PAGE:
Chevrolet’s “Stovebolt Six” – Automotive History
by: Pat Munro
The story of the Stovebolt Six is a classic story in the history of American motor cars. The Stovebolt goes back to the incarnation of the General Motors Company. It was developed by William Durant, whom some would say the company would have never existed without. He created General Motors by combining Buick, Oldsmobile and Cadillac during a fledgling time in the automotive industry back in the early 1900’s. Ford was still top of the game, but consumers wanted something faster than the rickety Ford Model ‘T’.
The success of this brought Durant back to General Motors who acquired Chevrolet as part of its line up. Once again though, Durant was ousted from the company during the recession of 1920. Knudsen, a former Ford employee, was brought in to take the Chevrolet to the top of its class. Even surpassing Ford sales, Chevrolet was the reason the Ford Motor company developed newer designs and motor specs remaking the Model T to the Model A .
By 1953 design and style were all the rage for new car buyers. Chevrolet had 3 distinct cars to choose from, the Special 150s, the Deluxe 210, and the Bel Air. The base model 150 had no side trim and minimal interior components but the body styles were flattering to each segment of the population. The styles included a coupe, a club coupe, 2 and 4 door sedans and a four door station wagon. The most popular design for the 1953 Chevrolet was the Deluxe 210. It had more bells and whistles including stainless steel body-side panels, and stone guard panels on the rear. It was also the series which sported the first Bel-Air convertible. The 210 series also included automatic headlight dimming, full wheel covers, a “jet-bird” hood ornament, a radio, heater, defroster, turn signals and back up lights. By 1954 new accessories such as power windows, power seats and power brakes were introduced.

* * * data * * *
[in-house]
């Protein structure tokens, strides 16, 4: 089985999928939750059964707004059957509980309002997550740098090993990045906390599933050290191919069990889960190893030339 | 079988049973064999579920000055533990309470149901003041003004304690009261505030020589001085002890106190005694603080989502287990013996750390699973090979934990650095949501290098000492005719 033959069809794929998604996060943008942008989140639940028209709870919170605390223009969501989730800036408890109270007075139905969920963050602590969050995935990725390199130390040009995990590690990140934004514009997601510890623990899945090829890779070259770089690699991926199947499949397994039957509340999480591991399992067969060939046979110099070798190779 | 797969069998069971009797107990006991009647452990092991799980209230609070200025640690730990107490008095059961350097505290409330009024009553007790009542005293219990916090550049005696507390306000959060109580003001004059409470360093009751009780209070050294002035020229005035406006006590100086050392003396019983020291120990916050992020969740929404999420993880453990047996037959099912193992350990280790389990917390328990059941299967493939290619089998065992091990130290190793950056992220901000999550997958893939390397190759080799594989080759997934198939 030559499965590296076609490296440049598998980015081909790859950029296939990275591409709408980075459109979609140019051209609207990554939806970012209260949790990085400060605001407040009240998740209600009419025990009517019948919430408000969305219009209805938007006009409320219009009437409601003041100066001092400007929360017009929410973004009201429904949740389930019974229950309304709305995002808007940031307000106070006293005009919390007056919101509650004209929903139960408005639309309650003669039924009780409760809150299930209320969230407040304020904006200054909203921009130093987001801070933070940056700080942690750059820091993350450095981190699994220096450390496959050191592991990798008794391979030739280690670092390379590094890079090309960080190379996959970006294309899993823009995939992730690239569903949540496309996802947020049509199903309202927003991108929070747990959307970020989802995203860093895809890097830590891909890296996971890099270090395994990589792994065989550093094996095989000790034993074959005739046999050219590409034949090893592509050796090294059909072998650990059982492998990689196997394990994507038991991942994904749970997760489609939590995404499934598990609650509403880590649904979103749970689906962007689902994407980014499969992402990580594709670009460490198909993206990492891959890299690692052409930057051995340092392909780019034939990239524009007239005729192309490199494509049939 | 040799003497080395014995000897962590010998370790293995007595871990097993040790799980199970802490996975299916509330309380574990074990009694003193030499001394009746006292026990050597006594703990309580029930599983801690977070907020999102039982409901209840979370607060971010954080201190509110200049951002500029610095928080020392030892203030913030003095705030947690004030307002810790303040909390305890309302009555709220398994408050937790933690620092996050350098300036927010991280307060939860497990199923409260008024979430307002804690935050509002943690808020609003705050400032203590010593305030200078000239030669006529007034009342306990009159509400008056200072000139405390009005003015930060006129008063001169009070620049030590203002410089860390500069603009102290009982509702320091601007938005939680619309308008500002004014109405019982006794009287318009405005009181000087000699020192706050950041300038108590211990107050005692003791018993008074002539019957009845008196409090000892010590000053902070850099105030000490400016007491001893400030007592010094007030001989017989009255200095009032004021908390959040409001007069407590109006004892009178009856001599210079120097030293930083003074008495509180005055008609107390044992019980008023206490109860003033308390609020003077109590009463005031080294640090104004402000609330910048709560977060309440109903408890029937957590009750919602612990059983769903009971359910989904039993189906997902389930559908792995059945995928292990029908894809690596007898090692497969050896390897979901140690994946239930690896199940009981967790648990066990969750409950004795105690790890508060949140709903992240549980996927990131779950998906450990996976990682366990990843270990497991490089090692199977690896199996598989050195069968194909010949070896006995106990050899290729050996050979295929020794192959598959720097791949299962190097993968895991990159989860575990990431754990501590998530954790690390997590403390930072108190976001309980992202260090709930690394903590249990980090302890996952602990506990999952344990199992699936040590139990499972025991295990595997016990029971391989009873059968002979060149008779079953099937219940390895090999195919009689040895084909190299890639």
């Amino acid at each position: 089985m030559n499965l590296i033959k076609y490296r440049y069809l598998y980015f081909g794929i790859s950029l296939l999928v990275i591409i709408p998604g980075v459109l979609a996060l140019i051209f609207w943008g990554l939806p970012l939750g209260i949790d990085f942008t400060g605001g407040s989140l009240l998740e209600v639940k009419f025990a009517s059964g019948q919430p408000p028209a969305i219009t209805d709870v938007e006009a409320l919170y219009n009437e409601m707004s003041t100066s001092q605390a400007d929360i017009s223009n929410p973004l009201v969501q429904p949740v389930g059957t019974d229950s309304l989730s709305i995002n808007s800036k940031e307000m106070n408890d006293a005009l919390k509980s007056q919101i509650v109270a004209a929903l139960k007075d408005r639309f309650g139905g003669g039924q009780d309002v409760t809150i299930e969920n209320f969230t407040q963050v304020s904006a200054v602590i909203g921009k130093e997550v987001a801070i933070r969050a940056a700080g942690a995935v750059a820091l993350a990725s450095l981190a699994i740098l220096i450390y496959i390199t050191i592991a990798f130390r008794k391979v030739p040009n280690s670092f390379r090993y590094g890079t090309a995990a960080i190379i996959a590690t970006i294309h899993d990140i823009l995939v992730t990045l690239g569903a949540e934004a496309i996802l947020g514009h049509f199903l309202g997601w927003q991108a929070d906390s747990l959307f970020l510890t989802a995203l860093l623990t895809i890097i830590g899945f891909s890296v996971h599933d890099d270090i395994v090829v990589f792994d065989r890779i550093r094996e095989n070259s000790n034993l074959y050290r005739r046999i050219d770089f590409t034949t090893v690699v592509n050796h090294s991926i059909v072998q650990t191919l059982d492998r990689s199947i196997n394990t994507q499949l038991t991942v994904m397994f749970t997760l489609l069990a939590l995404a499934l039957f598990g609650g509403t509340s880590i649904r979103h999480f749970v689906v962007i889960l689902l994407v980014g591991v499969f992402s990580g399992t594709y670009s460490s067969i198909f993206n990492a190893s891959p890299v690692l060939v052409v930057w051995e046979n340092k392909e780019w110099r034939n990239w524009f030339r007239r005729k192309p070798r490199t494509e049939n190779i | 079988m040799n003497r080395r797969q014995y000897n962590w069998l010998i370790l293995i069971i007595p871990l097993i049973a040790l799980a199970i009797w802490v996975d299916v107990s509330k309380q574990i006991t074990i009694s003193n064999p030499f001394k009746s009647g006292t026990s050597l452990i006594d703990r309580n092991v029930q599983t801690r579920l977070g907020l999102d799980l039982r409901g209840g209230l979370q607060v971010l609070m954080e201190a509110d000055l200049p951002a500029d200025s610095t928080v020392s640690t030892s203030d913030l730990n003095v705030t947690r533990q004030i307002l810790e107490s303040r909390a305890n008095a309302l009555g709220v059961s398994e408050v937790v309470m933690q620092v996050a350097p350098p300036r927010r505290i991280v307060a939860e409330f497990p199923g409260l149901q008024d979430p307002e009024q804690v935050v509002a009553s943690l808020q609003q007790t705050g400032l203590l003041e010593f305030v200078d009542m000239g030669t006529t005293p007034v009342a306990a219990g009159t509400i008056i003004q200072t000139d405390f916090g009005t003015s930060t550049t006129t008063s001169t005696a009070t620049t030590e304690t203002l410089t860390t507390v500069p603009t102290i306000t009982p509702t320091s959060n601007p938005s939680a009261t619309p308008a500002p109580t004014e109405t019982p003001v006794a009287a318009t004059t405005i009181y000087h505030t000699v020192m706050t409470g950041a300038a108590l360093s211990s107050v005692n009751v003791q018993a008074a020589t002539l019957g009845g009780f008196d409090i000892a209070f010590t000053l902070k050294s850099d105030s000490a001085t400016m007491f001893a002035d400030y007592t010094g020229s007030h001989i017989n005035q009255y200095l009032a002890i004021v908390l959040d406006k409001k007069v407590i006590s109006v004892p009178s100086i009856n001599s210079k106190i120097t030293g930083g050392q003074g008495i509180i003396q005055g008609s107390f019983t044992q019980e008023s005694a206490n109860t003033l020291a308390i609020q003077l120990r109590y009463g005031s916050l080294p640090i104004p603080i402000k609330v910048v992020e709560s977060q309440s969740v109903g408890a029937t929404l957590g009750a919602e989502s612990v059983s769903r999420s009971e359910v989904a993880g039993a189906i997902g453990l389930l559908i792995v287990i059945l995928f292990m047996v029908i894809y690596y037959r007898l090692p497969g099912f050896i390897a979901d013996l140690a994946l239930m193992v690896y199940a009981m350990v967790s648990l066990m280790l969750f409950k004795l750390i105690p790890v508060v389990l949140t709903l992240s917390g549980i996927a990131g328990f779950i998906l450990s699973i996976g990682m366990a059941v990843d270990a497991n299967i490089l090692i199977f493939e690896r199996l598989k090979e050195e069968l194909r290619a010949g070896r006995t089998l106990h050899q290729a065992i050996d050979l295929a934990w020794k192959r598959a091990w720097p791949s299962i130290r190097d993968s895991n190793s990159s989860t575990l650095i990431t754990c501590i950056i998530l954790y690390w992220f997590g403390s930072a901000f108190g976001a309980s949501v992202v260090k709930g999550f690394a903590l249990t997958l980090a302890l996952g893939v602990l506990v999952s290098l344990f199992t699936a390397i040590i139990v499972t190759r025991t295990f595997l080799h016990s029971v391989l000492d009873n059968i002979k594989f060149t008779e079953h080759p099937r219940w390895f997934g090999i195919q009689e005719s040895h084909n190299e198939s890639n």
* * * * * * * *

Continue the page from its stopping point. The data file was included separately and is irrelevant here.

For vintage car collectors the Chevrolet 1953-54 series is a great purchase. Helping in the value of the car, are the original factory installed trim and accessories. Fender skirts, windshield shades, and two-tone paint. The Deluxe 210 and Special 150s were both specific in the roof being painted in a contrasting color.
|About The Author
Written for Tom Harris Auto, offering Great Deals on New and Used Cars in Nanaimo BC, visit our Vancouver Island car and truck dealers. They offer Bad Credit Auto Financing. http://www.tomharrisauto.ca & http://www.tomharrisauto.ca/car-loans-auto-finance